We all sign up knowing that it can happen. Deployments are matter-of-fact these days and come with varying degrees of risk. Still, we all raise our hand and take the oath of enlistment knowing that it is a possibility (some jobs more than others), but what we ask in return is to only be sent into harm’s way if it is absolutely necessary. The service-members I know are good, honest people and are happy to serve their country, but they do not want to do so needlessly or without justification. Today’s politicians do not share this sentiment, for the most part. After all, another big issue in today’s military is the social class from which the large majority of those serving are drawn–the sons and daughters of politicians and the wealthy do not generally serve. This is now a task left to those who do not have an alternative to putting themselves in harm’s way. Long gone are the days of the military representing the society at large.
The folks returning from overseas deserve appreciation. They also deserve respect, and they deserve a good handshake and an authentic expression of gratitude. But that’s not all–they deserve to know that their sacrifices weren’t for nothing, and they should return home knowing that although we can’t really understand what they went through, there will be funding for programs to help them adapt, and confront a myriad mental and physical health problems they are now facing. All too often, this does not happen.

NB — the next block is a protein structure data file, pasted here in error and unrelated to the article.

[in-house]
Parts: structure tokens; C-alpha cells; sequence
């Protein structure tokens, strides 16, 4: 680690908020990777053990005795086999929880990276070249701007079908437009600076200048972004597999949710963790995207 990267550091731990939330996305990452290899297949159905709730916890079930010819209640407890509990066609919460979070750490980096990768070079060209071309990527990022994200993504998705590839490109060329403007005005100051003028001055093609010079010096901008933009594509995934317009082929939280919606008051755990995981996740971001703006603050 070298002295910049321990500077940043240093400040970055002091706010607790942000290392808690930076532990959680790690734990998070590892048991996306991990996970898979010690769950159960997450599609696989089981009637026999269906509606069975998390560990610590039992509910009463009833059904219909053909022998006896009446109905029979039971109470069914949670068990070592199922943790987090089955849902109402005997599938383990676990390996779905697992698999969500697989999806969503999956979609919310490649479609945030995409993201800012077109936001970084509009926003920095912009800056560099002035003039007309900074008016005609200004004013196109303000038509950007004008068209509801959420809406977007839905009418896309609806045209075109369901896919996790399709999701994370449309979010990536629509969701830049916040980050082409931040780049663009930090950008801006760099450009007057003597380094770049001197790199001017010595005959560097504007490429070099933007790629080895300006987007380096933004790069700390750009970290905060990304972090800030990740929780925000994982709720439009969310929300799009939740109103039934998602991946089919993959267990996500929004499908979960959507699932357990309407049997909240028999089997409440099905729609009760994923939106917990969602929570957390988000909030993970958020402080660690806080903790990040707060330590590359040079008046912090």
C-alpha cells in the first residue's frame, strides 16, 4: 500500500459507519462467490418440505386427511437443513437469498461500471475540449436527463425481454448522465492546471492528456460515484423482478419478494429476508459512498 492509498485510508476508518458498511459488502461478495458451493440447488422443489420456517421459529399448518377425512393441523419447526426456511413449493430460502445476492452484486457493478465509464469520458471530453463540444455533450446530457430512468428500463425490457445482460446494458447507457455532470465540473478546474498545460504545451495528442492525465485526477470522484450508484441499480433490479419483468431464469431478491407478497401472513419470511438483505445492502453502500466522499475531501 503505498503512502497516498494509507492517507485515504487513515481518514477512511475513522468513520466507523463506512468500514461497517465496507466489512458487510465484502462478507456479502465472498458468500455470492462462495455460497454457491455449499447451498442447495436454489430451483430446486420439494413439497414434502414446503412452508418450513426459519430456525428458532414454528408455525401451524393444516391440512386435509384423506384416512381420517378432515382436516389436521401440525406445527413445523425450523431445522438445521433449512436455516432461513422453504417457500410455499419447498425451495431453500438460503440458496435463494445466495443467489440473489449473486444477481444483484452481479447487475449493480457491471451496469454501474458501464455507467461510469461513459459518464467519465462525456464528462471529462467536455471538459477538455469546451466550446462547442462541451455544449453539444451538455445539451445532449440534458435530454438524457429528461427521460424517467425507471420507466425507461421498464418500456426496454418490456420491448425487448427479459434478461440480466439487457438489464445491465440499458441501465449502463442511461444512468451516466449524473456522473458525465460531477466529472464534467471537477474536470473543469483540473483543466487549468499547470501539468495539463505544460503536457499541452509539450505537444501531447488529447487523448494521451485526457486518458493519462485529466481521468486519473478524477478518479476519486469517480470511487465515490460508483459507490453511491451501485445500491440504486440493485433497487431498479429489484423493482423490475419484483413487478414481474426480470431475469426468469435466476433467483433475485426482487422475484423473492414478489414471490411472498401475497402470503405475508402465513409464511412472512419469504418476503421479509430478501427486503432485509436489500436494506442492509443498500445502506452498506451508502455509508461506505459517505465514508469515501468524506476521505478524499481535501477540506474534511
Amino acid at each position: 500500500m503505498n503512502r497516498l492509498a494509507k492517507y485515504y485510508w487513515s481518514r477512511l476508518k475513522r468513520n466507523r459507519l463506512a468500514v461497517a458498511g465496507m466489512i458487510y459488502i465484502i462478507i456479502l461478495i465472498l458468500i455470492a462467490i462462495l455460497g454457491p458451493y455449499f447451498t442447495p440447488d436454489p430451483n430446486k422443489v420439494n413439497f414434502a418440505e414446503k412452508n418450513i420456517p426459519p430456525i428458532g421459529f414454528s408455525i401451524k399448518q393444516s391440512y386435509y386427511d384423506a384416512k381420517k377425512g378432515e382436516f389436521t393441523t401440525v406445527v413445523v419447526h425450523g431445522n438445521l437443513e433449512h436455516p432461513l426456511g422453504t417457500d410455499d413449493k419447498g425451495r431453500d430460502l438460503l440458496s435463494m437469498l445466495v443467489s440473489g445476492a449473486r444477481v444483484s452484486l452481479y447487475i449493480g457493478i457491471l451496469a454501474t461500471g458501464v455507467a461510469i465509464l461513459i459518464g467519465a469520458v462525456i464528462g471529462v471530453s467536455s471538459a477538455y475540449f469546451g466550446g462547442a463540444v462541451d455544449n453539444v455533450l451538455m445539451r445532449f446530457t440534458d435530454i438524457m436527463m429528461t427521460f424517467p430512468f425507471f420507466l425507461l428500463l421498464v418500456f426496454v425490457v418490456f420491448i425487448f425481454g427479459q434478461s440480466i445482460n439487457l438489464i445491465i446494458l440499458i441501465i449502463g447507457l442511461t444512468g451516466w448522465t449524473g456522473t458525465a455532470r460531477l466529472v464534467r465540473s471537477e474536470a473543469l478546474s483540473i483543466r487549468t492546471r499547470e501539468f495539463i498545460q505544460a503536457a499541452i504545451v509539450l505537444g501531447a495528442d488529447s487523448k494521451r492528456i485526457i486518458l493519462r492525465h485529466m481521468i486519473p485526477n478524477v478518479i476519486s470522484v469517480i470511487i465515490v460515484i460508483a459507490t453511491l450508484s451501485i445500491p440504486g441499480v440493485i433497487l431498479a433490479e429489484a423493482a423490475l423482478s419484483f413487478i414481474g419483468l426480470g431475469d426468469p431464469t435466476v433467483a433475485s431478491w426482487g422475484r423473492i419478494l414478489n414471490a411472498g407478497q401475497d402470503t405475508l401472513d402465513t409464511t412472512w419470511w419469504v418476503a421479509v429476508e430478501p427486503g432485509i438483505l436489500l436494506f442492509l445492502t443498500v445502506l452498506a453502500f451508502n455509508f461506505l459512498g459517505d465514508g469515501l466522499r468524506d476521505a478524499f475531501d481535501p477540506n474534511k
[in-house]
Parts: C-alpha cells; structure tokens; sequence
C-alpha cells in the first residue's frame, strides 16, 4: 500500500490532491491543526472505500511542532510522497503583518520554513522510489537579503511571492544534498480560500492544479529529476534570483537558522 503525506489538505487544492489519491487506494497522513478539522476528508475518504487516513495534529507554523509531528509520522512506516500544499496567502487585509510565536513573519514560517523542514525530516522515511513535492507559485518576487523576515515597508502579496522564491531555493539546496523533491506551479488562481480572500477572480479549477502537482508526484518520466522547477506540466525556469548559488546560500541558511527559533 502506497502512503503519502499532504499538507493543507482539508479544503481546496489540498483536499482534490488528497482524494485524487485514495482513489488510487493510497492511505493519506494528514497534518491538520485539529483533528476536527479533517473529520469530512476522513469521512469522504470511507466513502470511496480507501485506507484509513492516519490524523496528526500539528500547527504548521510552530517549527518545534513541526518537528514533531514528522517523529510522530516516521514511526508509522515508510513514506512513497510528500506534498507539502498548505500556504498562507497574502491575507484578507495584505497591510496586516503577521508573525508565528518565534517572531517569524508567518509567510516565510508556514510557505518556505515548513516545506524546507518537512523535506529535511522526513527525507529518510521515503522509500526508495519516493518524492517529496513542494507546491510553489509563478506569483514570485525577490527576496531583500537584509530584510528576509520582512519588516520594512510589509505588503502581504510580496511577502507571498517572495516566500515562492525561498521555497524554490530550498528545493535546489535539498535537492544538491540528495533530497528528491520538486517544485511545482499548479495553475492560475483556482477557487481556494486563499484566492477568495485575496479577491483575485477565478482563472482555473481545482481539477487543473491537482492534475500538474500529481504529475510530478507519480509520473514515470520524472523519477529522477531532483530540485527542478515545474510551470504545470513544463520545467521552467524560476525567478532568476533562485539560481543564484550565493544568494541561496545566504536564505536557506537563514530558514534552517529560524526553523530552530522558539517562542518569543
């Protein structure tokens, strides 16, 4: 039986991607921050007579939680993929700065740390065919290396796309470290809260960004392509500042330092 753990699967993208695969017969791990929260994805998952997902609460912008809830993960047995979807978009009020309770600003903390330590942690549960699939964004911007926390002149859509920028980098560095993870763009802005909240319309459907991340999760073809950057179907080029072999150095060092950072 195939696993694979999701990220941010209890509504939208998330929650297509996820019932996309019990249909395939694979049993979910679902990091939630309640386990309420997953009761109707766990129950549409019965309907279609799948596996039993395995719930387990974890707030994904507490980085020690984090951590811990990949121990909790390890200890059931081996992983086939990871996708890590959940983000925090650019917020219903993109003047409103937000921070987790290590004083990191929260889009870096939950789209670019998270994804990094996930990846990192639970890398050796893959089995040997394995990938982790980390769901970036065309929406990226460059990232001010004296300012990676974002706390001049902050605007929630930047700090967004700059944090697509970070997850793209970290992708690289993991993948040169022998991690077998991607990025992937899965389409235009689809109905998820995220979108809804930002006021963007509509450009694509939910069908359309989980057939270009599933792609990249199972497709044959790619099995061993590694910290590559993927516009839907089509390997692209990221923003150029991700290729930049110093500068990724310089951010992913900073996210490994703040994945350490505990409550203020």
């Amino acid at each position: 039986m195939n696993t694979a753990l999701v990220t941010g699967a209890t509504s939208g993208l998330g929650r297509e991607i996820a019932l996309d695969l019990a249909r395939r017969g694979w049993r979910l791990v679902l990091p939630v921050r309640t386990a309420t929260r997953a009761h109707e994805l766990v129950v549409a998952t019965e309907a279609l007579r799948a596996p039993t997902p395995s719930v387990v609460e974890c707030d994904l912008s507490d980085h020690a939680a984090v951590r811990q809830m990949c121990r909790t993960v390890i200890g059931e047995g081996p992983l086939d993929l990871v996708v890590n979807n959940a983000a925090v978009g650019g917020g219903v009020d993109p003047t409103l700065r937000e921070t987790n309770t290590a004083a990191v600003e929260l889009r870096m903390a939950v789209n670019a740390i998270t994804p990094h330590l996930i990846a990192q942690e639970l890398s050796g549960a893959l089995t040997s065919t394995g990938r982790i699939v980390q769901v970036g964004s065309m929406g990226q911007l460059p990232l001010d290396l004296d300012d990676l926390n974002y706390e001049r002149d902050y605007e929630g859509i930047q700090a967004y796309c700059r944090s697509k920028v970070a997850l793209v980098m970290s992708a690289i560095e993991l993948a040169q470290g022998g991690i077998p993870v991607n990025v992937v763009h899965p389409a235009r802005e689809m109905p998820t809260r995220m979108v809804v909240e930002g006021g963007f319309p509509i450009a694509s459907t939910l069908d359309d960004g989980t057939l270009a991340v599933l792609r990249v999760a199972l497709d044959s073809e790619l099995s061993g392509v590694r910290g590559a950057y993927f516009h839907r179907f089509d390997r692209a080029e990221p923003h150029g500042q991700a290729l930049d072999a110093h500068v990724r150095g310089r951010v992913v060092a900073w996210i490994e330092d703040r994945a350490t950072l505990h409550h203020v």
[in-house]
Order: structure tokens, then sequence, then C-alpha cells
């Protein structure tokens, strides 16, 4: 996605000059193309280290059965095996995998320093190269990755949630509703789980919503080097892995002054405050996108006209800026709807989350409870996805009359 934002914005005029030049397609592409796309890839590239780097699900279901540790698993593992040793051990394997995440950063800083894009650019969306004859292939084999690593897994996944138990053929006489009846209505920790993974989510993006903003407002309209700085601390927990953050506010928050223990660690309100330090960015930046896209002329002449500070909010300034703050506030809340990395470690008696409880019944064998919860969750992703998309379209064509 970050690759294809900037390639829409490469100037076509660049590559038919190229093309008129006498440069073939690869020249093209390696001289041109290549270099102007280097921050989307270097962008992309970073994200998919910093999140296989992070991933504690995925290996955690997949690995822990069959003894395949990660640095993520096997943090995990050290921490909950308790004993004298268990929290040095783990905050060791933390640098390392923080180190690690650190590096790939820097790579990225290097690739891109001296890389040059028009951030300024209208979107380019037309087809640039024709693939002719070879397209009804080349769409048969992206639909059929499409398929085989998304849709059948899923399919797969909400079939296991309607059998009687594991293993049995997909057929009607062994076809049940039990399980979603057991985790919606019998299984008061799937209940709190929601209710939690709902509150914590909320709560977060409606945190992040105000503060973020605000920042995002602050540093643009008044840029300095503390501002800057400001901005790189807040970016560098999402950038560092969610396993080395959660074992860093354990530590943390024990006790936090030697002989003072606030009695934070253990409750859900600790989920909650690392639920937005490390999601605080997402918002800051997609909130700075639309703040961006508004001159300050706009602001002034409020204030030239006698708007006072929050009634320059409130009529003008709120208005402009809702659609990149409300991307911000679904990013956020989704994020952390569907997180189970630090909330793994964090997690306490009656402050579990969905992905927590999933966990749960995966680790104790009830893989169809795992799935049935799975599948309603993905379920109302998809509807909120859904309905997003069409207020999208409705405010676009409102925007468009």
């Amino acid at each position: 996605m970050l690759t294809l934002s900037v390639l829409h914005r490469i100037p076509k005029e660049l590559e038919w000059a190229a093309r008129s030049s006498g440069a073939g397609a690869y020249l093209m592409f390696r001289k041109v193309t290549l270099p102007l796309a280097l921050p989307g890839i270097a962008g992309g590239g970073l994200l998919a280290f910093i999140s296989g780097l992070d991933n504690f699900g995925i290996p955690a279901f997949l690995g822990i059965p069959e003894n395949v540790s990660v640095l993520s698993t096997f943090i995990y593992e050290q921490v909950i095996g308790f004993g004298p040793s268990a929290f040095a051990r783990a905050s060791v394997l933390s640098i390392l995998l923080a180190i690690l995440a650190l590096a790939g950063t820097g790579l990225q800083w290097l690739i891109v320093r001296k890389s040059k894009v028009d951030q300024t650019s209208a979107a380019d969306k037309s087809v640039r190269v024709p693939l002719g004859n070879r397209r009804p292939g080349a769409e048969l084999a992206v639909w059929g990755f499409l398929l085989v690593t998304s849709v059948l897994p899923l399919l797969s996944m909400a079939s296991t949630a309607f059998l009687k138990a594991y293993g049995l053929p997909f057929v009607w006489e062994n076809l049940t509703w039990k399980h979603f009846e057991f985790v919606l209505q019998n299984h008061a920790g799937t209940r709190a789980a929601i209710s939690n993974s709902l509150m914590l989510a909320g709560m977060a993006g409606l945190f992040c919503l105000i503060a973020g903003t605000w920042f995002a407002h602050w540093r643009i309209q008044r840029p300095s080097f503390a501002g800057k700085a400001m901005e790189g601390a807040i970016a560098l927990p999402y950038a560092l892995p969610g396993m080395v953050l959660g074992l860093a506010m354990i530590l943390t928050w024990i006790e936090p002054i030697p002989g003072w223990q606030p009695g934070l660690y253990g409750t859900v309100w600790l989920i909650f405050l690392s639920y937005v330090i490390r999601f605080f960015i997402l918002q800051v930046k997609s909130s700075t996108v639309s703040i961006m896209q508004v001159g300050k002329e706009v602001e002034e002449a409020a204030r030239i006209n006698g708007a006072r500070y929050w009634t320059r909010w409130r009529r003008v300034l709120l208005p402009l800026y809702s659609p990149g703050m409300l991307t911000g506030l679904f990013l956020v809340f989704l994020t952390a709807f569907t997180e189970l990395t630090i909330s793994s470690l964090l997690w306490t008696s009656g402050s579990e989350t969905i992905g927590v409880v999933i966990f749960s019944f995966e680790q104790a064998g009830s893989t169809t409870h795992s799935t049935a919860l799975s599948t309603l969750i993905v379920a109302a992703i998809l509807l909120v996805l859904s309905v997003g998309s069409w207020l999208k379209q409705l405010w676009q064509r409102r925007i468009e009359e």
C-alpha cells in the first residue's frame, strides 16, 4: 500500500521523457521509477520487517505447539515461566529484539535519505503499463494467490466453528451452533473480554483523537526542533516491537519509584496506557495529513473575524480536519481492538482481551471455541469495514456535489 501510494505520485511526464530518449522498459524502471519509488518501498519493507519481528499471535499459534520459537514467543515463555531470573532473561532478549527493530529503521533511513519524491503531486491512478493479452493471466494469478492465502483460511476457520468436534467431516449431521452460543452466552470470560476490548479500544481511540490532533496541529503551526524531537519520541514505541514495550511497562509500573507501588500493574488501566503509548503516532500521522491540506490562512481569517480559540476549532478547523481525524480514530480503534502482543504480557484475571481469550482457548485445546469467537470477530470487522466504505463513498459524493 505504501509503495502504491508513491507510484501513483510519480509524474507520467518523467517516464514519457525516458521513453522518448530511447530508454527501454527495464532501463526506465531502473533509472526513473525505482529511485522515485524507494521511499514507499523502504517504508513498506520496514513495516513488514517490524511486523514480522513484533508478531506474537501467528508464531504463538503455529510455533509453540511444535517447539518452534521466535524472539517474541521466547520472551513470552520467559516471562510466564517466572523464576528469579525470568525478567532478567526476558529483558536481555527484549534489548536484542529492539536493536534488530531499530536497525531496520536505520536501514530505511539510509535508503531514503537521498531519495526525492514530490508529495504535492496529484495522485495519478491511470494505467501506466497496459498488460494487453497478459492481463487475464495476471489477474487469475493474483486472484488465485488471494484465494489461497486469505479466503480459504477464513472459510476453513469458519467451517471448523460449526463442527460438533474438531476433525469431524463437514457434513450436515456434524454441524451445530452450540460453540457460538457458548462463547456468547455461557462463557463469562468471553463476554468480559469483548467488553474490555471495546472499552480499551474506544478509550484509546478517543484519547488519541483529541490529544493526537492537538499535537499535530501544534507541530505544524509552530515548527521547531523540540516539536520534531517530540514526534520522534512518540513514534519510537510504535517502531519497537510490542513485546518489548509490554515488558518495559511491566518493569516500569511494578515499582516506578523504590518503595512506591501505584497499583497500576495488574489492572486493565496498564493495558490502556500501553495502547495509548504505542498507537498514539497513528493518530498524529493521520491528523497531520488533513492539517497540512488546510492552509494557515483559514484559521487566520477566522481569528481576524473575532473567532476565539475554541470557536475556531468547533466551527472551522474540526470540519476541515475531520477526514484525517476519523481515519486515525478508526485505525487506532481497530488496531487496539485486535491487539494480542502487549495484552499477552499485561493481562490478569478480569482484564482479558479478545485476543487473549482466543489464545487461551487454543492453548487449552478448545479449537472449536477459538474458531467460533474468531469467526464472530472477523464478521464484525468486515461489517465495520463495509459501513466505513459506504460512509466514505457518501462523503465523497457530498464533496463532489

It’s not just overseas that service-members rush off to. In the aftermath of Katrina and more recently Sandy, National Guards-men and -women went in (along with other disaster relief agencies) to help people, and ensure medical attention and supplies to those who needed them, and ensure that despite the conditions, people could cast their ballot on election day.
So if you see a veteran, or an active service-member, shake their hand. Tell them you appreciate their service. Let them know that what they may have to do, or may have done in Vietnam, Korea, or Iraq, in service of their country is not forgotten. The best thing you can tell them is that you plan to hold politicians accountable; that you do not support sending them into harm’s way frivolously, and that it is only a last resort. If he (or she) is anything like me, he’ll appreciate that more than anything, and when he shakes your hand he’ll tell you that if it is necessary, he won’t hesitate. He’ll go so you don’t have to.
If you’ve got his back, then he’s got yours.
To all the veterans out there: Happy Veterans’ Day. You deserve it, and I mean that sincerely and completely. Thanks for volunteering you go into harm’s way if we need you to, and I’m sorry that you’ve had to bear that burden all too often.